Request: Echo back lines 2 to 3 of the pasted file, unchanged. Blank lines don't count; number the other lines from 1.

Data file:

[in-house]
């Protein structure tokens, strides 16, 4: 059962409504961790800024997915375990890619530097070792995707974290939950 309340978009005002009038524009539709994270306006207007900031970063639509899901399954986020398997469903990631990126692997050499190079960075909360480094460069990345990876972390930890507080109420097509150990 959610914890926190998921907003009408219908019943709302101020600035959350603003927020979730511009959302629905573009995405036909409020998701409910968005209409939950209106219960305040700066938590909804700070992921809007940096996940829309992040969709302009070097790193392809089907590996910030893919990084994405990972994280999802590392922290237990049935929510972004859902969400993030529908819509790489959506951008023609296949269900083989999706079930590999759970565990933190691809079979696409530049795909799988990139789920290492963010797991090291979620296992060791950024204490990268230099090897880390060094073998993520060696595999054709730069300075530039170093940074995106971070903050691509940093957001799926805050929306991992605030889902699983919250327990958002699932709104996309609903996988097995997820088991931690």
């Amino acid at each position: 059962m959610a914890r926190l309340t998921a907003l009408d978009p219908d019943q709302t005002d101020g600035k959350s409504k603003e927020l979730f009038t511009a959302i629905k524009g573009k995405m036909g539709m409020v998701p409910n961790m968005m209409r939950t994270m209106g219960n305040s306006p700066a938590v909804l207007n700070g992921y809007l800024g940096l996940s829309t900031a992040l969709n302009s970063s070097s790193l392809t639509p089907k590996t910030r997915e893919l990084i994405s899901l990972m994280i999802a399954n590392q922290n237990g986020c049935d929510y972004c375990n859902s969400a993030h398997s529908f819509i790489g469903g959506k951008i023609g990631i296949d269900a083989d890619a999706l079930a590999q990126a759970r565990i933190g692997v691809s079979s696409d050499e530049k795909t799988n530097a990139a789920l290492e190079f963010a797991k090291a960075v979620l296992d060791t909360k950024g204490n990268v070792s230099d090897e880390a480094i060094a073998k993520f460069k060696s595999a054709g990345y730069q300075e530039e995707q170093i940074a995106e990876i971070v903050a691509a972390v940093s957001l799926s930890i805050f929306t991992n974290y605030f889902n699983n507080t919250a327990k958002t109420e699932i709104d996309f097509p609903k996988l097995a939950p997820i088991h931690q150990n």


């Protein structure tokens, strides 16, 4: 059962409504961790800024997915375990890619530097070792995707974290939950 309340978009005002009038524009539709994270306006207007900031970063639509899901399954986020398997469903990631990126692997050499190079960075909360480094460069990345990876972390930890507080109420097509150990 959610914890926190998921907003009408219908019943709302101020600035959350603003927020979730511009959302629905573009995405036909409020998701409910968005209409939950209106219960305040700066938590909804700070992921809007940096996940829309992040969709302009070097790193392809089907590996910030893919990084994405990972994280999802590392922290237990049935929510972004859902969400993030529908819509790489959506951008023609296949269900083989999706079930590999759970565990933190691809079979696409530049795909799988990139789920290492963010797991090291979620296992060791950024204490990268230099090897880390060094073998993520060696595999054709730069300075530039170093940074995106971070903050691509940093957001799926805050929306991992605030889902699983919250327990958002699932709104996309609903996988097995997820088991931690």
């Amino acid at each position: 059962m959610a914890r926190l309340t998921a907003l009408d978009p219908d019943q709302t005002d101020g600035k959350s409504k603003e927020l979730f009038t511009a959302i629905k524009g573009k995405m036909g539709m409020v998701p409910n961790m968005m209409r939950t994270m209106g219960n305040s306006p700066a938590v909804l207007n700070g992921y809007l800024g940096l996940s829309t900031a992040l969709n302009s970063s070097s790193l392809t639509p089907k590996t910030r997915e893919l990084i994405s899901l990972m994280i999802a399954n590392q922290n237990g986020c049935d929510y972004c375990n859902s969400a993030h398997s529908f819509i790489g469903g959506k951008i023609g990631i296949d269900a083989d890619a999706l079930a590999q990126a759970r565990i933190g692997v691809s079979s696409d050499e530049k795909t799988n530097a990139a789920l290492e190079f963010a797991k090291a960075v979620l296992d060791t909360k950024g204490n990268v070792s230099d090897e880390a480094i060094a073998k993520f460069k060696s595999a054709g990345y730069q300075e530039e995707q170093i940074a995106e990876i971070v903050a691509a972390v940093s957001l799926s930890i805050f929306t991992n974290y605030f889902n699983n507080t919250a327990k958002t109420e699932i709104d996309f097509p609903k996988l097995a939950p997820i088991h931690q150990n």